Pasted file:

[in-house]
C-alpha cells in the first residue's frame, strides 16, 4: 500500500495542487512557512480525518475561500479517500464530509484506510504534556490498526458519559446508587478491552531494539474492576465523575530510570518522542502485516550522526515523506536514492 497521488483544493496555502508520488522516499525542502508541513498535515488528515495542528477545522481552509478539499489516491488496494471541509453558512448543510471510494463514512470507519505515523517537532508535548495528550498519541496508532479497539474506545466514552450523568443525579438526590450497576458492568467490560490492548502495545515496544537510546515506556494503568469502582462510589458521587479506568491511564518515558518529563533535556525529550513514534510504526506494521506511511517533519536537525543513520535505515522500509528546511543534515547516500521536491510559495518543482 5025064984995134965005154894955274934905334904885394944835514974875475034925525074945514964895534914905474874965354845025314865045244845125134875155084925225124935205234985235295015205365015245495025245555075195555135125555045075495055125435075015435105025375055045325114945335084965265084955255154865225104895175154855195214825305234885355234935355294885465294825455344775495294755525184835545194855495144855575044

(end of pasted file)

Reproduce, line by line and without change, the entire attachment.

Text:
[in-house]
C-alpha cells in the first residue's frame, strides 16, 4: 500500500495542487512557512480525518475561500479517500464530509484506510504534556490498526458519559446508587478491552531494539474492576465523575530510570518522542502485516550522526515523506536514492 497521488483544493496555502508520488522516499525542502508541513498535515488528515495542528477545522481552509478539499489516491488496494471541509453558512448543510471510494463514512470507519505515523517537532508535548495528550498519541496508532479497539474506545466514552450523568443525579438526590450497576458492568467490560490492548502495545515496544537510546515506556494503568469502582462510589458521587479506568491511564518515558518529563533535556525529550513514534510504526506494521506511511517533519536537525543513520535505515522500509528546511543534515547516500521536491510559495518543482 5025064984995134965005154894955274934905334904885394944835514974875475034925525074945514964895534914905474874965354845025314865045244845125134875155084925225124935205234985235295015205365015245495025245555075195555135125555045075495055125435075015435105025375055045325114945335084965265084955255154865225104895175154855195214825305234885355234935355294885465294825455344775495294755525184835545194855495144855575044